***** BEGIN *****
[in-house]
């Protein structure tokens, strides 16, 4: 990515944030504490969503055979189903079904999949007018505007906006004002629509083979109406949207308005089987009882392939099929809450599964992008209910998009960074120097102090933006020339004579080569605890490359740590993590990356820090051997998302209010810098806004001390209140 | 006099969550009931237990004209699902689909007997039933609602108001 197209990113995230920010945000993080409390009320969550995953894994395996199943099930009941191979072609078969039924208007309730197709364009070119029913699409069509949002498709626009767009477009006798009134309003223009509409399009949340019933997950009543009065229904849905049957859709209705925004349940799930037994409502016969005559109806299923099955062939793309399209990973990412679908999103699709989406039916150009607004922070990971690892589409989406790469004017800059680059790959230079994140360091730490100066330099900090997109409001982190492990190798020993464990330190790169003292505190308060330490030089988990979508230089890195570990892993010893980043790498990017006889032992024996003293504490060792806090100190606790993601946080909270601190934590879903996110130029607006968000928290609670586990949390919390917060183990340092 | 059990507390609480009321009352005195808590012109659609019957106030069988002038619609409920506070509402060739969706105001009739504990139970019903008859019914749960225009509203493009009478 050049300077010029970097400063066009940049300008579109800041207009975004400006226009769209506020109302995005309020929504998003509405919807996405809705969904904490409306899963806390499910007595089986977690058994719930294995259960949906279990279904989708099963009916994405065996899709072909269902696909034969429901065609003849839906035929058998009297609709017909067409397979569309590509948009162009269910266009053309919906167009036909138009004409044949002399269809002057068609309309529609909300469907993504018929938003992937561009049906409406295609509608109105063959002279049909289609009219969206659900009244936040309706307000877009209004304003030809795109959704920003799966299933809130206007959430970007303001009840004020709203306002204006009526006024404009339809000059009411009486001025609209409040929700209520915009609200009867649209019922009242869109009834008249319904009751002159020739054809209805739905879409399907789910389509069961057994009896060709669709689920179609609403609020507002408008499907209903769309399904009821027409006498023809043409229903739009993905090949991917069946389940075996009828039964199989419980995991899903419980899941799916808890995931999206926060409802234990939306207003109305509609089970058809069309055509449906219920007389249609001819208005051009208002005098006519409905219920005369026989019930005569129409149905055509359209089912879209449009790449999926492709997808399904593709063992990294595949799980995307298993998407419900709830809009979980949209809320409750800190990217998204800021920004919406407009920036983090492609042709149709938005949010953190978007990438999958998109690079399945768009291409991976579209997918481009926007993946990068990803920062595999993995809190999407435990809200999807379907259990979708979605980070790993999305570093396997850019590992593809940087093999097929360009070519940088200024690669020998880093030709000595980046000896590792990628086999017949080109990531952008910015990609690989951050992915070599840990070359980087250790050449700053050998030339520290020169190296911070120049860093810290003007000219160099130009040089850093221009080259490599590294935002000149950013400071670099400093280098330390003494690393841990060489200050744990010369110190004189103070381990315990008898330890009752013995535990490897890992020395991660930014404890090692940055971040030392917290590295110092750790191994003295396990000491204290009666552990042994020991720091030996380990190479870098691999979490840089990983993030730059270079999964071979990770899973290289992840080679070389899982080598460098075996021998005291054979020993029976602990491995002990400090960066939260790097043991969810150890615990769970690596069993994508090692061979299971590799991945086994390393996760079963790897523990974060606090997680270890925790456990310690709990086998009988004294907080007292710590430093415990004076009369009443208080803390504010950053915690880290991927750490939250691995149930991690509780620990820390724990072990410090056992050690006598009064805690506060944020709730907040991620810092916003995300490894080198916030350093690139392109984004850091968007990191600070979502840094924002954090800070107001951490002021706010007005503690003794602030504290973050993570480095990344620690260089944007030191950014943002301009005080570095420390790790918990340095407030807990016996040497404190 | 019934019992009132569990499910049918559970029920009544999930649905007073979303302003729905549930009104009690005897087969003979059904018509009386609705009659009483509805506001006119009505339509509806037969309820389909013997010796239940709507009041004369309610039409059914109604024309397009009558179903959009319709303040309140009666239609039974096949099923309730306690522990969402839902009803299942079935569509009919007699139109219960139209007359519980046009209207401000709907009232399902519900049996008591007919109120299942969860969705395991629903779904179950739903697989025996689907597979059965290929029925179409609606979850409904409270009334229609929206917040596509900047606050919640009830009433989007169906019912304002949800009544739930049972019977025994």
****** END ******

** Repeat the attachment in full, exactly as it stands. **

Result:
[in-house]
């Protein structure tokens, strides 16, 4: 990515944030504490969503055979189903079904999949007018505007906006004002629509083979109406949207308005089987009882392939099929809450599964992008209910998009960074120097102090933006020339004579080569605890490359740590993590990356820090051997998302209010810098806004001390209140 | 006099969550009931237990004209699902689909007997039933609602108001 197209990113995230920010945000993080409390009320969550995953894994395996199943099930009941191979072609078969039924208007309730197709364009070119029913699409069509949002498709626009767009477009006798009134309003223009509409399009949340019933997950009543009065229904849905049957859709209705925004349940799930037994409502016969005559109806299923099955062939793309399209990973990412679908999103699709989406039916150009607004922070990971690892589409989406790469004017800059680059790959230079994140360091730490100066330099900090997109409001982190492990190798020993464990330190790169003292505190308060330490030089988990979508230089890195570990892993010893980043790498990017006889032992024996003293504490060792806090100190606790993601946080909270601190934590879903996110130029607006968000928290609670586990949390919390917060183990340092 | 059990507390609480009321009352005195808590012109659609019957106030069988002038619609409920506070509402060739969706105001009739504990139970019903008859019914749960225009509203493009009478 050049300077010029970097400063066009940049300008579109800041207009975004400006226009769209506020109302995005309020929504998003509405919807996405809705969904904490409306899963806390499910007595089986977690058994719930294995259960949906279990279904989708099963009916994405065996899709072909269902696909034969429901065609003849839906035929058998009297609709017909067409397979569309590509948009162009269910266009053309919906167009036909138009004409044949002399269809002057068609309309529609909300469907993504018929938003992937561009049906409406295609509608109105063959002279049909289609009219969206659900009244936040309706307000877009209004304003030809795109959704920003799966299933809130206007959430970007303001009840004020709203306002204006009526006024404009339809000059009411009486001025609209409040929700209520915009609200009867649209019922009242869109009834008249319904009751002159020739054809209805739905879409399907789910389509069961057994009896060709669709689920179609609403609020507002408008499907209903769309399904009821027409006498023809043409229903739009993905090949991917069946389940075996009828039964199989419980995991899903419980899941799916808890995931999206926060409802234990939306207003109305509609089970058809069309055509449906219920007389249609001819208005051009208002005098006519409905219920005369026989019930005569129409149905055509359209089912879209449009790449999926492709997808399904593709063992990294595949799980995307298993998407419900709830809009979980949209809320409750800190990217998204800021920004919406407009920036983090492609042709149709938005949010953190978007990438999958998109690079399945768009291409991976579209997918481009926007993946990068990803920062595999993995809190999407435990809200999807379907259990979708979605980070790993999305570093396997850019590992593809940087093999097929360009070519940088200024690669020998880093030709000595980046000896590792990628086999017949080109990531952008910015990609690989951050992915070599840990070359980087250790050449700053050998030339520290020169190296911070120049860093810290003007000219160099130009040089850093221009080259490599590294935002000149950013400071670099400093280098330390003494690393841990060489200050744990010369110190004189103070381990315990008898330890009752013995535990490897890992020395991660930014404890090692940055971040030392917290590295110092750790191994003295396990000491204290009666552990042994020991720091030996380990190479870098691999979490840089990983993030730059270079999964071979990770899973290289992840080679070389899982080598460098075996021998005291054979020993029976602990491995002990400090960066939260790097043991969810150890615990769970690596069993994508090692061979299971590799991945086994390393996760079963790897523990974060606090997680270890925790456990310690709990086998009988004294907080007292710590430093415990004076009369009443208080803390504010950053915690880290991927750490939250691995149930991690509780620990820390724990072990410090056992050690006598009064805690506060944020709730907040991620810092916003995300490894080198916030350093690139392109984004850091968007990191600070979502840094924002954090800070107001951490002021706010007005503690003794602030504290973050993570480095990344620690260089944007030191950014943002301009005080570095420390790790918990340095407030807990016996040497404190 | 019934019992009132569990499910049918559970029920009544999930649905007073979303302003729905549930009104009690005897087969003979059904018509009386609705009659009483509805506001006119009505339509509806037969309820389909013997010796239940709507009041004369309610039409059914109604024309397009009558179903959009319709303040309140009666239609039974096949099923309730306690522990969402839902009803299942079935569509009919007699139109219960139209007359519980046009209207401000709907009232399902519900049996008591007919109120299942969860969705395991629903779904179950739903697989025996689907597979059965290929029925179409609606979850409904409270009334229609929206917040596509900047606050919640009830009433989007169906019912304002949800009544739930049972019977025994």